Northern Lights was part of Longship, the Norwegian government’s project for full-scale carbon capture, transport and storage in Norway.[REMOVE]Fotnote: Longship was unanimously approved by the Storting (parliament) – proposition no 33 (2020) – on 21 January 2021, and the plan for development and operation of Northern Lights was formally approved on 16 February 2021. This includes a large vessel to ship compressed CO2 from industrial facilities on the Oslo Fjord to the Øygarden terminal. Attention concentrated initially on carbon capture from cement production and waste incineration. The project was intended to demonstrate opportunities for decarbonising industrial operations in Norway, Europe and the rest of the world.[REMOVE]Fotnote:

In parallel with Northern Lights, Equinor is working to develop CCS capacity in the UK through a collaboration with five other energy companies. This Northern Endurance Partnership (NEP) plans to develop infrastructure for carbon transport and storage off the UK coast.[REMOVE]Fotnote: Annual report, 2020, Equinor.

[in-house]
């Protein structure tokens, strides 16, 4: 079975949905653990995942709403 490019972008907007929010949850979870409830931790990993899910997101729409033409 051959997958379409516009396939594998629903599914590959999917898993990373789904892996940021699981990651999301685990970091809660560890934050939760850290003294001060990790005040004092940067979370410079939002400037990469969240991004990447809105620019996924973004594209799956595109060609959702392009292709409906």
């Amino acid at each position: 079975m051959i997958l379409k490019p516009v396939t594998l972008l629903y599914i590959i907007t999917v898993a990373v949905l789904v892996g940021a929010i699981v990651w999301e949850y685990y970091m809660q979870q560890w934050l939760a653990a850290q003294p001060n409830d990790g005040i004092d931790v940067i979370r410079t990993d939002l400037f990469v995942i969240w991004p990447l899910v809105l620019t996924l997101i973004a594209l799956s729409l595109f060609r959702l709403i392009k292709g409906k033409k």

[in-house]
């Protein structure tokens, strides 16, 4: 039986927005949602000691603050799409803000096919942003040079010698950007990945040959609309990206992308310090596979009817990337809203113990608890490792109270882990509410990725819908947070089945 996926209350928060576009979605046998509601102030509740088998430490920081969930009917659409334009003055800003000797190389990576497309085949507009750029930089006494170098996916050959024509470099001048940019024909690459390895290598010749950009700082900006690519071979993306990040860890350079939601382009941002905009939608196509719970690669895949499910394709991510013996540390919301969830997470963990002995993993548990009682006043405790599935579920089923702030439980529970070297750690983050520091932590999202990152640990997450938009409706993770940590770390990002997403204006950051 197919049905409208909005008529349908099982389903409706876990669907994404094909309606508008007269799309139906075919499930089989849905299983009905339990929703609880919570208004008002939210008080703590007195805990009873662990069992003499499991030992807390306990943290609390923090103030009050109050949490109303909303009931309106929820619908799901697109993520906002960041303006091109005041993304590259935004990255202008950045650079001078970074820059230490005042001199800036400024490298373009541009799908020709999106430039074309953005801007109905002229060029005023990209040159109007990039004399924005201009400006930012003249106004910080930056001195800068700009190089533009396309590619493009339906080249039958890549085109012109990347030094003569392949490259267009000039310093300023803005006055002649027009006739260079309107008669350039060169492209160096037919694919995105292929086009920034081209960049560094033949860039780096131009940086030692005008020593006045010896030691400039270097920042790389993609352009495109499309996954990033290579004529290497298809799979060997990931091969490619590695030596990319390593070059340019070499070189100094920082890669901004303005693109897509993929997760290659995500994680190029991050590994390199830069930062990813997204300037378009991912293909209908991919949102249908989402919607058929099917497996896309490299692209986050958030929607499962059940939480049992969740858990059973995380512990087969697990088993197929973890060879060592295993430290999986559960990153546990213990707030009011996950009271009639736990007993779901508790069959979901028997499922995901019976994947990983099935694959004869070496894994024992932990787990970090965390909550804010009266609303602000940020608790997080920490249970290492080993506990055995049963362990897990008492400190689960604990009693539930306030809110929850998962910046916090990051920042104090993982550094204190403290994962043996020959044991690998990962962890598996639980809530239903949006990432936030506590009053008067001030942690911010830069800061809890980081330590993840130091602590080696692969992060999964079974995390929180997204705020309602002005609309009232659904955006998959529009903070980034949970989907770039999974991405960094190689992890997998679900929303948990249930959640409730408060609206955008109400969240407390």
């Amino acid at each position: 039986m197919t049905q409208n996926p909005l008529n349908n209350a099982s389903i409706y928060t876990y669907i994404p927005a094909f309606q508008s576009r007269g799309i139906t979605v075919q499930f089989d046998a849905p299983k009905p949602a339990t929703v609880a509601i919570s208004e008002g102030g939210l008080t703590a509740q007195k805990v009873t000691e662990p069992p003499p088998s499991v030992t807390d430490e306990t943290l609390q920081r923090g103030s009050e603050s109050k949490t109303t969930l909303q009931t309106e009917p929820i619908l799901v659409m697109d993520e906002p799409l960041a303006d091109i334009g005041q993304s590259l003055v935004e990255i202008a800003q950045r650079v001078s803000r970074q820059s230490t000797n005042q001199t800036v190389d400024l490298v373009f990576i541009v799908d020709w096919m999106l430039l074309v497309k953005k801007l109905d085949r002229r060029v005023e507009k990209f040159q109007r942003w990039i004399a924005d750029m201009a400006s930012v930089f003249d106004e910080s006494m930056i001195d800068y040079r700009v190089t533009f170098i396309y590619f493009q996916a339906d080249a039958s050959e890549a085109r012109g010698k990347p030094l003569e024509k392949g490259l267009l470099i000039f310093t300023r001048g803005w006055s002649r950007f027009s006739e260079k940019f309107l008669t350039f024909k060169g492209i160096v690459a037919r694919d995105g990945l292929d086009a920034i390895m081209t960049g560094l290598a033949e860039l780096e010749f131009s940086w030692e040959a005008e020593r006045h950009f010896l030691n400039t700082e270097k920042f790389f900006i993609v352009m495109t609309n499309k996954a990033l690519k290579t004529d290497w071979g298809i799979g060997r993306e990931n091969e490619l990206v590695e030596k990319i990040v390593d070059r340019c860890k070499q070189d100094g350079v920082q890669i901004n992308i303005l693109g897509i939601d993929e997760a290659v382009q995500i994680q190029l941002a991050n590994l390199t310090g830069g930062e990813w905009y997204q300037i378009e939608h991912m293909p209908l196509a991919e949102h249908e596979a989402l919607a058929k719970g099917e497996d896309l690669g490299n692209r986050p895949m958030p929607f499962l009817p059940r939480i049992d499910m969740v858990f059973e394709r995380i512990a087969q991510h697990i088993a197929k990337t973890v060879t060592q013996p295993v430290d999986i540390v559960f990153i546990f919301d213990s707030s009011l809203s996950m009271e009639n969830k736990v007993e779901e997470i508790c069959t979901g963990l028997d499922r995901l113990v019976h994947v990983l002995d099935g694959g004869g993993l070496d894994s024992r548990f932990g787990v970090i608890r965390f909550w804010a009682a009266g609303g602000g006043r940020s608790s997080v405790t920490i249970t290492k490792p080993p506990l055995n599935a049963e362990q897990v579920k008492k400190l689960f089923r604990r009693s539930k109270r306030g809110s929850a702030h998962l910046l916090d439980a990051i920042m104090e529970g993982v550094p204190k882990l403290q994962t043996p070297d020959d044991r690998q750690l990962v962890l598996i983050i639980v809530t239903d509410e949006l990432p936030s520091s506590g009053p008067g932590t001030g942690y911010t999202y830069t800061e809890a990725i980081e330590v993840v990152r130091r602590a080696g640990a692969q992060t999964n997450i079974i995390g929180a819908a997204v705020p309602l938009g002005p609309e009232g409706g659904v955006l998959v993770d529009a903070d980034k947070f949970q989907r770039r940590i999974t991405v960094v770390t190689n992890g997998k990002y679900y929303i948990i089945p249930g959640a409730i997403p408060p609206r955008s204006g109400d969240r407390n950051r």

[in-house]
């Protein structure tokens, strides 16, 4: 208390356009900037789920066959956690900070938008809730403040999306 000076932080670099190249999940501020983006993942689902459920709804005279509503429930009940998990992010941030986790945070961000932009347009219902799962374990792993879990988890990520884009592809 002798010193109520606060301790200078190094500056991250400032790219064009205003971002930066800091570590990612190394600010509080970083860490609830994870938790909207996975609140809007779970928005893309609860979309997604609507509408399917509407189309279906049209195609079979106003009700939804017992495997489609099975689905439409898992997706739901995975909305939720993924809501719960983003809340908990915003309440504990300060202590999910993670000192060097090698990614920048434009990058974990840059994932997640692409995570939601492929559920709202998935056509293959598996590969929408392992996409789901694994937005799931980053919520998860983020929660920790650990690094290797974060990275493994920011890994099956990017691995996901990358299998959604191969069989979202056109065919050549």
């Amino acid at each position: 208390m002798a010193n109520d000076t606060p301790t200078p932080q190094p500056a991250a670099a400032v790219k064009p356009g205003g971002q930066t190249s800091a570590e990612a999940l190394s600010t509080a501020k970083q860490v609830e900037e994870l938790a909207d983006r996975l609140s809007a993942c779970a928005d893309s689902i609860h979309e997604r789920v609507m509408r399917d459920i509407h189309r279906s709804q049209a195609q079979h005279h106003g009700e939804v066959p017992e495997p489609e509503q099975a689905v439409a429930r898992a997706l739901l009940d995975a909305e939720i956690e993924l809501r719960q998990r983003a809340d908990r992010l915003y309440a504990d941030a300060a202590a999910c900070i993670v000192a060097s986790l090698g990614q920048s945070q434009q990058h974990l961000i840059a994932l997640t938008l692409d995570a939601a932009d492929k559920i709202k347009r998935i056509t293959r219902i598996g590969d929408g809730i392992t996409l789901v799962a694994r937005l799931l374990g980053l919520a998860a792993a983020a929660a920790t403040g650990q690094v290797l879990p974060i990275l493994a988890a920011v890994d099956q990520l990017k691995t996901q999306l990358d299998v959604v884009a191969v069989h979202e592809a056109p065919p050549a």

Liquid hydrogen

A third priority area in a start-up phase was the production of liquid hydrogen. A highly flammable gas, hydrogen can be used in industrial operations or as a fuel in vehicles, where only water is emitted. That makes it a favourable option from a climate perspective.

Hydrogen can be produced in two ways – from water or natural gas. In the first case, where the end product is known as “green”, electricity is utilised and emissions are very limited if the power comes from renewable sources such as water and wind.

In the second case, “grey” hydrogen involves high CO2 emissions. But CCS can eliminate that drawback and provide a low-carbon alternative.

Denne filmen viser hvordan Equinor ser for seg at hydrogen kan hjelpe Storbritannia med å nå sitt utslippsmål. Foto: Equinor